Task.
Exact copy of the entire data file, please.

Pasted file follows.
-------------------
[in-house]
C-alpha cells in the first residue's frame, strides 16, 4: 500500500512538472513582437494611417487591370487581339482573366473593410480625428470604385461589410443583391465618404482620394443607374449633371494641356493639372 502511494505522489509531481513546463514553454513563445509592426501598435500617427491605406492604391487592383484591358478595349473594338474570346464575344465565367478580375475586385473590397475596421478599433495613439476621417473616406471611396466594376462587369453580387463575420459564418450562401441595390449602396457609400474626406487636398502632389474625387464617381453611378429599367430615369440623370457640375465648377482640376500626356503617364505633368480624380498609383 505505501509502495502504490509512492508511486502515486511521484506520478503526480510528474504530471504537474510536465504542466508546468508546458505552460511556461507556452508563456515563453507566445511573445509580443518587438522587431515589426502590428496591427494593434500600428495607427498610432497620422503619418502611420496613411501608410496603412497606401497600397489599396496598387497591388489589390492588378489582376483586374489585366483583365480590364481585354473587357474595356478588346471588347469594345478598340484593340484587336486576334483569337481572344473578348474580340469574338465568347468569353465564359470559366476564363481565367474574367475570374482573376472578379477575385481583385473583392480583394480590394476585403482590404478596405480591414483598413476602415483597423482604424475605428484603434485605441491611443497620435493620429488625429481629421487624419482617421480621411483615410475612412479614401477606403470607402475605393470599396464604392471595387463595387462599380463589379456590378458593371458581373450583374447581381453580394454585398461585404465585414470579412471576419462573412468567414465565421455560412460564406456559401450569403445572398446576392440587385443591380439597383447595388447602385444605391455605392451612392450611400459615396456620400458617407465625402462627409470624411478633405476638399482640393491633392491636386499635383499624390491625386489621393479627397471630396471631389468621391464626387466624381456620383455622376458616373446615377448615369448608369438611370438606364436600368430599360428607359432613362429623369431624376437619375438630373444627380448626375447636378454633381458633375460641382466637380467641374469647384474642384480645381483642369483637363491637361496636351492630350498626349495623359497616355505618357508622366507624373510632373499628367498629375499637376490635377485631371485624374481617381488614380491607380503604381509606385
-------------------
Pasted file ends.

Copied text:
[in-house]
C-alpha cells in the first residue's frame, strides 16, 4: 500500500512538472513582437494611417487591370487581339482573366473593410480625428470604385461589410443583391465618404482620394443607374449633371494641356493639372 502511494505522489509531481513546463514553454513563445509592426501598435500617427491605406492604391487592383484591358478595349473594338474570346464575344465565367478580375475586385473590397475596421478599433495613439476621417473616406471611396466594376462587369453580387463575420459564418450562401441595390449602396457609400474626406487636398502632389474625387464617381453611378429599367430615369440623370457640375465648377482640376500626356503617364505633368480624380498609383 505505501509502495502504490509512492508511486502515486511521484506520478503526480510528474504530471504537474510536465504542466508546468508546458505552460511556461507556452508563456515563453507566445511573445509580443518587438522587431515589426502590428496591427494593434500600428495607427498610432497620422503619418502611420496613411501608410496603412497606401497600397489599396496598387497591388489589390492588378489582376483586374489585366483583365480590364481585354473587357474595356478588346471588347469594345478598340484593340484587336486576334483569337481572344473578348474580340469574338465568347468569353465564359470559366476564363481565367474574367475570374482573376472578379477575385481583385473583392480583394480590394476585403482590404478596405480591414483598413476602415483597423482604424475605428484603434485605441491611443497620435493620429488625429481629421487624419482617421480621411483615410475612412479614401477606403470607402475605393470599396464604392471595387463595387462599380463589379456590378458593371458581373450583374447581381453580394454585398461585404465585414470579412471576419462573412468567414465565421455560412460564406456559401450569403445572398446576392440587385443591380439597383447595388447602385444605391455605392451612392450611400459615396456620400458617407465625402462627409470624411478633405476638399482640393491633392491636386499635383499624390491625386489621393479627397471630396471631389468621391464626387466624381456620383455622376458616373446615377448615369448608369438611370438606364436600368430599360428607359432613362429623369431624376437619375438630373444627380448626375447636378454633381458633375460641382466637380467641374469647384474642384480645381483642369483637363491637361496636351492630350498626349495623359497616355505618357508622366507624373510632373499628367498629375499637376490635377485631371485624374481617381488614380491607380503604381509606385